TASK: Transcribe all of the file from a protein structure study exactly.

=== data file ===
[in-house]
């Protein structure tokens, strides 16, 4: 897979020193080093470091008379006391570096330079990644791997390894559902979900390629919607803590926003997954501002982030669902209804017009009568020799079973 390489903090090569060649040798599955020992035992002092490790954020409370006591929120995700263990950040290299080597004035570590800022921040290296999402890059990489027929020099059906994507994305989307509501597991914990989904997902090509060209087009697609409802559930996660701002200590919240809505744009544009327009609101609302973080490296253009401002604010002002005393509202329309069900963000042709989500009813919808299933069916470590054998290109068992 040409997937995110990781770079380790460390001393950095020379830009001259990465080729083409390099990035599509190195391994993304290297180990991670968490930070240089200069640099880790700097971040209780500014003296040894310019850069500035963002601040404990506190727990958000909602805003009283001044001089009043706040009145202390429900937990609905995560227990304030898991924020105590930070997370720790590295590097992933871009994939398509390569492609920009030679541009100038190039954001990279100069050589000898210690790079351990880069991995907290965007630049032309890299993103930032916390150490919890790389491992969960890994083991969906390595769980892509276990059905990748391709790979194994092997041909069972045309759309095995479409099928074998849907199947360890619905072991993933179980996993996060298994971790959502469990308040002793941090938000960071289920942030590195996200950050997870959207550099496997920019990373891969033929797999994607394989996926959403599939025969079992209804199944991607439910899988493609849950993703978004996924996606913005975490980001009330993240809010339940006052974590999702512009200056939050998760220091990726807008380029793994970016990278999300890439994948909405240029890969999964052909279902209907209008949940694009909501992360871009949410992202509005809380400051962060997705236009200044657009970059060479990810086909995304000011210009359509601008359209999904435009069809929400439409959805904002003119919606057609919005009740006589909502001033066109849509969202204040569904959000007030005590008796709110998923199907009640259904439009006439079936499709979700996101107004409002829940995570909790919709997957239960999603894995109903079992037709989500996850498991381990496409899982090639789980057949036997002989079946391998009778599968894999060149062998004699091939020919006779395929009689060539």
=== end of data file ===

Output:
[in-house]
């Protein structure tokens, strides 16, 4: 897979020193080093470091008379006391570096330079990644791997390894559902979900390629919607803590926003997954501002982030669902209804017009009568020799079973 390489903090090569060649040798599955020992035992002092490790954020409370006591929120995700263990950040290299080597004035570590800022921040290296999402890059990489027929020099059906994507994305989307509501597991914990989904997902090509060209087009697609409802559930996660701002200590919240809505744009544009327009609101609302973080490296253009401002604010002002005393509202329309069900963000042709989500009813919808299933069916470590054998290109068992 040409997937995110990781770079380790460390001393950095020379830009001259990465080729083409390099990035599509190195391994993304290297180990991670968490930070240089200069640099880790700097971040209780500014003296040894310019850069500035963002601040404990506190727990958000909602805003009283001044001089009043706040009145202390429900937990609905995560227990304030898991924020105590930070997370720790590295590097992933871009994939398509390569492609920009030679541009100038190039954001990279100069050589000898210690790079351990880069991995907290965007630049032309890299993103930032916390150490919890790389491992969960890994083991969906390595769980892509276990059905990748391709790979194994092997041909069972045309759309095995479409099928074998849907199947360890619905072991993933179980996993996060298994971790959502469990308040002793941090938000960071289920942030590195996200950050997870959207550099496997920019990373891969033929797999994607394989996926959403599939025969079992209804199944991607439910899988493609849950993703978004996924996606913005975490980001009330993240809010339940006052974590999702512009200056939050998760220091990726807008380029793994970016990278999300890439994948909405240029890969999964052909279902209907209008949940694009909501992360871009949410992202509005809380400051962060997705236009200044657009970059060479990810086909995304000011210009359509601008359209999904435009069809929400439409959805904002003119919606057609919005009740006589909502001033066109849509969202204040569904959000007030005590008796709110998923199907009640259904439009006439079936499709979700996101107004409002829940995570909790919709997957239960999603894995109903079992037709989500996850498991381990496409899982090639789980057949036997002989079946391998009778599968894999060149062998004699091939020919006779395929009689060539």